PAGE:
The Washington Post

Montgomery chafes at legislature’s proposed spending regulations

“Maintenance of effort” might as well be a four-letter word around Montgomery County government these days.

The phrase refers to laws designed to protect localities from big cuts in funding to critical services. Public education spending in Montgomery has operated under a maintenance of effort requirement for nearly 30 years, mandating that budgets at least keep pace with enrollment growth. Before the economy went sour, the county council routinely funded K-12 education above the maintenance of effort threshold.

But council members were unhappy last year when state lawmakers, backed heavily by the teachers’ union, tightened the law so that any school funding above maintenance of effort was added to the following year’s “base” — or the minimum acceptable level of spending. It also restricted the county’s ability to obtain a waiver from the requirement. Officials say the new rule interferes with their ability to legislate, and respond to unforeseen financial conditions or contingencies.

Their unhappiness was compounded last week when three members of Montgomery’s State Senate delegation, Roger Manno, Nancy King and Richard Madaleno (and Douglas Peters of Prince George’s), all Democrats, introduced a bill to dramatically expand maintenance of effort. It bars the county from spending any less than it did the previous year for fire, rescue and ambulance services, corrections, libraries and transportation.

At a meeting to discuss its state legislative program Monday, the council voted unanimously to fight the measure.

“We are vehemently opposed,” said Council President Nancy Navarro (D-Midcounty). ”It just completely ties the hands of the county executive and the council.”

“This is a bad idea for so many reasons,” Council member George Leventhal (D-At Large) noted on his Facebook page. “It gives government no incentive to economize or become more efficient. It guarantees perpetual tax increases. It singles out some functions of government as “critical” and neglects others, like health and human services and housing.”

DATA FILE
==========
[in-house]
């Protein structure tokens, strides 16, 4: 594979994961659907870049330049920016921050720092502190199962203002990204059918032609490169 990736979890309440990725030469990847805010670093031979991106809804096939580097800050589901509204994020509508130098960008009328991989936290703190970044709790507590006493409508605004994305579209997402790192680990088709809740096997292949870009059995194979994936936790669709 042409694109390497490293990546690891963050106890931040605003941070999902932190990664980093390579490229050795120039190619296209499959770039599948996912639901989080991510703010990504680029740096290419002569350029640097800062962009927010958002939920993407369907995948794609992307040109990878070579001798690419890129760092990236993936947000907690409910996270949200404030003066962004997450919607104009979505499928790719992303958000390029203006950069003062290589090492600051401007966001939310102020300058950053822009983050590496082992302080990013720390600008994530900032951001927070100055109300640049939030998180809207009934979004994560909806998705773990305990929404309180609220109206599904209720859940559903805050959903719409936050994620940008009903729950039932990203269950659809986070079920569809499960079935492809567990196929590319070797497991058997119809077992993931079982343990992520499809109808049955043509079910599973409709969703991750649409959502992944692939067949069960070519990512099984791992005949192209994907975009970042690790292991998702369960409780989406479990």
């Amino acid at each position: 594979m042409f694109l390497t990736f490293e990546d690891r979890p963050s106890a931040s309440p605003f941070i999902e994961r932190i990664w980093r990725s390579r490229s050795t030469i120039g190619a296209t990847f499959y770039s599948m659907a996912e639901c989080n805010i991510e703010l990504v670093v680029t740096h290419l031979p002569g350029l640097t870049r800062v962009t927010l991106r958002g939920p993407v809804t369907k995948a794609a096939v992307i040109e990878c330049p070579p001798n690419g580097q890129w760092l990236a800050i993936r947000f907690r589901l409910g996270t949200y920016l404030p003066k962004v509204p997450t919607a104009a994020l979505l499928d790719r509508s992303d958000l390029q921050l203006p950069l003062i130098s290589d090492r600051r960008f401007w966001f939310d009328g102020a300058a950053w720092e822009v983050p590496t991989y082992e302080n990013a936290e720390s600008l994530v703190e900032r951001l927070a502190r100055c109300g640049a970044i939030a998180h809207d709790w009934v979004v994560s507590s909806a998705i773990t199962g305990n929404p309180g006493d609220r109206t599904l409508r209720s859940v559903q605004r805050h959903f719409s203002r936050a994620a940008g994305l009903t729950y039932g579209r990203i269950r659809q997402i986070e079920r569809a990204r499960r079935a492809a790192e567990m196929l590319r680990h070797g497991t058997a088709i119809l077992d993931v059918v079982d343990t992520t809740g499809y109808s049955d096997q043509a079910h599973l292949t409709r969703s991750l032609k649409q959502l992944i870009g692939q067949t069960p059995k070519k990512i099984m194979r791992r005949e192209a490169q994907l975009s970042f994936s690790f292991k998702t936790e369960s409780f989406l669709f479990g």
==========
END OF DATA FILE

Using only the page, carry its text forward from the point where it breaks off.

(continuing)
The county’s business leadership is also upset. Bruce Lee, president of the family-owned commercial real estate firm Lee Development Group, sent an e-mail to the state lawmakers that was headed “Time to Resign.” He said legislation that constricts local government’s ability to cut spending tarnishes the county’s reputation and sends the wrong message to companies looking to relocate to Montgomery.

“How are you supposed to effectively run the government?” he asked. “The message is that we’re in a constant anti-business environment that seems to be the trend now in Montgomery and the state of Maryland.”

Two of the sponsors said Monday that with increasing amounts of state support likely to go to the county in the next few years, there is a need for more accountability. “Like the federal government requires of states,” Manno, the bill’s principal sponsor, said in an e-mail. As with education, “the bill would ensure that other state and local match dollars are used for their intended purpose.”

Madaleno said in an interview that he was surprised by the “overwrought” reaction, and that there would be plenty of opportunity for discussion.

“I think there is a legitimate conversation to be had if the state takes on a greater role in funding those responsibilities,” he said. “Are there consequences to moving down this path? Sure. Are there consequences I may not have thought about? Certainly.”

Bill Turque, who covers Montgomery County government and politics, has spent more than thirty years as a reporter and editor for The Washington Post, Newsweek, the Dallas Times Herald and The Kansas City Star.



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